By 2020, 100 million tons per year in emissions from this project are projected. The pipeline puts the economic interests of oil companies and political interests in both countries before the security and needs of future generations, not only of North Americans in both countries, but of the entire planet. James Hanson, director of NASA's Goddard Institute for Space Studies, points out that if this pipeline is built, "it will be the coup de grace to the planetary climate balance."

The United States also rules out any possibility of joining the Kyoto Protocol targets in a possible second commitment period. "Kyoto is not an option for the United States," said Todd Stern, head of the North American delegation.

While Canada and the United States are dedicated to undermining the Kyoto Protocol, the head of the Chinese delegation, Su Wei, defines it as essential for the progress of the negotiations, the cornerstone of a global agreement to stop global warming. This position is shared by the vast majority of developing countries.

"Durban must not become the tomb of the Kyoto Protocol, but the birthplace of its second period of commitments," said Silvia Merega, Ambassador of Argentina, on behalf of the Group of 77. "The protocol must not only be preserved, but strengthened ”. He added that it should be complemented by commitments from developing countries in the fight against climate change.

The spokesman for the Africa group, Seymi Nafo, said: "We cannot endanger the lives of millions of people. We cannot delay the signing of a second period of the Protocol." The African Group brings together 54 nations, those that contribute the least and suffer the most from climate change.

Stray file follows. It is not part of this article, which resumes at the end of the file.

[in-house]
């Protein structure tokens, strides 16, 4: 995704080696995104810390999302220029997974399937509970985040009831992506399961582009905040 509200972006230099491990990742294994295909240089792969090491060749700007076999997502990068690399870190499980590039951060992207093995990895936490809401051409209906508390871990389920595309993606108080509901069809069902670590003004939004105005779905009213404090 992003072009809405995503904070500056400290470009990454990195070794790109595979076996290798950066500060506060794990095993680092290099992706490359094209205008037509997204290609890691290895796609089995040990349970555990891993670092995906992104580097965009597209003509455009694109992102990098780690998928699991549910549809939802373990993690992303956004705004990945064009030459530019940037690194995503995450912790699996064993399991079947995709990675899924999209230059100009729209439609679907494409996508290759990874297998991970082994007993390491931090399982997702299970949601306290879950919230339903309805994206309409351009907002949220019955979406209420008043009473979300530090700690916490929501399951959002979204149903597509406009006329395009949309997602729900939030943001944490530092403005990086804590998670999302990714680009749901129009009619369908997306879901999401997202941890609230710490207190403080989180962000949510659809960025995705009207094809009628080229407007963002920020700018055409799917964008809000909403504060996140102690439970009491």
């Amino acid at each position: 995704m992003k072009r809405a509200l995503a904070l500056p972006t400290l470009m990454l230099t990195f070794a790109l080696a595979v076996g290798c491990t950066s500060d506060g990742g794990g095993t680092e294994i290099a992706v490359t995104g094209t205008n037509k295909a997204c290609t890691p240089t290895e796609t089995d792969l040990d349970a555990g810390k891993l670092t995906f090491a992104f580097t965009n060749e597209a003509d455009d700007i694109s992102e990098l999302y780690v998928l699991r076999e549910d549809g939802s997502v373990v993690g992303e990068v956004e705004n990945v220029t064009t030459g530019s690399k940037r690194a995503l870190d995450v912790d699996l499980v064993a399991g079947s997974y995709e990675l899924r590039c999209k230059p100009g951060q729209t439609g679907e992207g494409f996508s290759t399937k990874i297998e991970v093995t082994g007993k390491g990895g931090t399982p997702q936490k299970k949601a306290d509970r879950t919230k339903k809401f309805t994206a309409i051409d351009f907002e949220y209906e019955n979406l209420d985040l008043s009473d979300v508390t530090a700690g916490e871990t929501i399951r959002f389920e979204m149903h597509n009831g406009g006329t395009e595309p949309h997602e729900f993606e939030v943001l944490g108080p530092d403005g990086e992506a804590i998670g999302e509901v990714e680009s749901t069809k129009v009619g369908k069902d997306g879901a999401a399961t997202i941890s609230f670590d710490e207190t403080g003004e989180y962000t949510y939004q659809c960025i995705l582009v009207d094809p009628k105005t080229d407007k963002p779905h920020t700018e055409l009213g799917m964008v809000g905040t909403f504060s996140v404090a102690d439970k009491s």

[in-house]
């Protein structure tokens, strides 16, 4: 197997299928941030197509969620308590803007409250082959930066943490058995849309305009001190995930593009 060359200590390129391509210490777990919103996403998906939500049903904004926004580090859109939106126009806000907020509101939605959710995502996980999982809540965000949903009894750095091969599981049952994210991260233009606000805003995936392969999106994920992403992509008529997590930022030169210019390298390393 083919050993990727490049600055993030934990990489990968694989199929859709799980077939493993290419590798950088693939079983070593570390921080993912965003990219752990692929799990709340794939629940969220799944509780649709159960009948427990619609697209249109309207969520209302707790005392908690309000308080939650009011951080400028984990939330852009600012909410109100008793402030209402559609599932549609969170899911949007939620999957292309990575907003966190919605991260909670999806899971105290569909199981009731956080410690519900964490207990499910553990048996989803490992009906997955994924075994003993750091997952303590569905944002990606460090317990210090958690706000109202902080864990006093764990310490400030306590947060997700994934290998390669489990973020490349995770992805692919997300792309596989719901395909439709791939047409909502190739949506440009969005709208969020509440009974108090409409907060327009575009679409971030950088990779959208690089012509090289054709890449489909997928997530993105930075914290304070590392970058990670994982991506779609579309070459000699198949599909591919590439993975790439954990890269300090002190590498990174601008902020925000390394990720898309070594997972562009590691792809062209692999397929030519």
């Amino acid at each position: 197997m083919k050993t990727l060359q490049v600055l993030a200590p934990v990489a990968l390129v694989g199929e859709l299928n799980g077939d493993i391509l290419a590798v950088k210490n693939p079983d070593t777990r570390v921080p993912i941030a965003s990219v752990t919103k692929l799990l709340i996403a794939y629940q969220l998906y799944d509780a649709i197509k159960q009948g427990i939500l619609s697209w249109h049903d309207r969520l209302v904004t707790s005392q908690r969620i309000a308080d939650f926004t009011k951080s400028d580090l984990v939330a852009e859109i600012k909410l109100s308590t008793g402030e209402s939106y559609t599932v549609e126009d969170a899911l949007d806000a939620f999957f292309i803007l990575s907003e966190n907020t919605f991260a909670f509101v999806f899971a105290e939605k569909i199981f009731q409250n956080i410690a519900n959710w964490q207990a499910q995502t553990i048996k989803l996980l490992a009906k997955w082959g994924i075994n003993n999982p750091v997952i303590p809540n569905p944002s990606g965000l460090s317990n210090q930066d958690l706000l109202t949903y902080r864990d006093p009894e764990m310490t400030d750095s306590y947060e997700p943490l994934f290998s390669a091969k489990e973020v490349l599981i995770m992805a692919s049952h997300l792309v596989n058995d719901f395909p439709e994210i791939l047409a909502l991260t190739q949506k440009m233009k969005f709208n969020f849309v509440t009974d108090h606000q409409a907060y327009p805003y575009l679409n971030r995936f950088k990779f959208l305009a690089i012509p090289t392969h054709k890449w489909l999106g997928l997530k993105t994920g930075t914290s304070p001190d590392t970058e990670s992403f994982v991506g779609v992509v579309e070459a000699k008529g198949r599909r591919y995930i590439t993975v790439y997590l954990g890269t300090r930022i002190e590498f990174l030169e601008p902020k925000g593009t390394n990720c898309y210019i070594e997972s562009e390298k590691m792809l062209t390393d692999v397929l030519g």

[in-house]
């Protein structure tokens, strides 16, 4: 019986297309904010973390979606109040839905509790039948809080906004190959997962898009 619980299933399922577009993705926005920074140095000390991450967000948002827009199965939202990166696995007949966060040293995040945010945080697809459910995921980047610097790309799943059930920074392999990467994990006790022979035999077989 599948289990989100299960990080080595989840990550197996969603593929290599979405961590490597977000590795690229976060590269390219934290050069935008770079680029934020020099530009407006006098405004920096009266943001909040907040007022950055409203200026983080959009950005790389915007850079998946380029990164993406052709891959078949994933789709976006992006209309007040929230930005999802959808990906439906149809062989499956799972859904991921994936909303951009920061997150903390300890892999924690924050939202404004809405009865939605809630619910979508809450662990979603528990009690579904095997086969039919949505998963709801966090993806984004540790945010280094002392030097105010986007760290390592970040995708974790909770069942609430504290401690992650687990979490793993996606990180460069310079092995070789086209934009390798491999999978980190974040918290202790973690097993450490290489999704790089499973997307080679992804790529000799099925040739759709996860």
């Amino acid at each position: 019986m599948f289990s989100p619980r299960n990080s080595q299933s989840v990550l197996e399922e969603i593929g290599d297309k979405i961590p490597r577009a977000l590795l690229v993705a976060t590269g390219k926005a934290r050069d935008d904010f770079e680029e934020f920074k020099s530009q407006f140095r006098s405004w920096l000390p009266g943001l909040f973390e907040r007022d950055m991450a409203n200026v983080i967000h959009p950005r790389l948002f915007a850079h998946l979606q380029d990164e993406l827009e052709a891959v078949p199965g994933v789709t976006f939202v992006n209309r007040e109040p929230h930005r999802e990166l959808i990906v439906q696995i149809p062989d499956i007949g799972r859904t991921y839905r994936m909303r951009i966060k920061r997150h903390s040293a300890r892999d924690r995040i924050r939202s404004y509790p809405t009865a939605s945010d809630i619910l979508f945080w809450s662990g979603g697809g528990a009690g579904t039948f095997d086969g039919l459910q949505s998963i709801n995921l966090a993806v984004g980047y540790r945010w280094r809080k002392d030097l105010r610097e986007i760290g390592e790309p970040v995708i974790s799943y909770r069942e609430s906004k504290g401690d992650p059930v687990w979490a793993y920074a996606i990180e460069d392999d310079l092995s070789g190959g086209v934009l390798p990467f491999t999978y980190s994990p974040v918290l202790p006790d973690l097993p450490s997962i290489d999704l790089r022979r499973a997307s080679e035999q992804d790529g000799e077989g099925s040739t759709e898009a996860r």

The industrialized nations that refuse to assume commitments to reduce global warming "give themselves the right to continue poisoning the planet," Daniel Ortega reproached from Nicaragua. While the head of the Bolivian delegation, René Orellana, highlighted: "If the Kyoto Protocol ends, the Convention ends."

Brazil also insists that the Kyoto Protocol be extended until 2020. "If Kyoto dies, the countries will never again be able to assume mandatory targets," said André Aranha Correa do Lago, Environment Director of the Brazilian Foreign Ministry. Brazil, which advocates that emerging nations also make commitments, has highlighted that it has made its intention to reduce its greenhouse gas emissions by 38% by 2020 into a national law.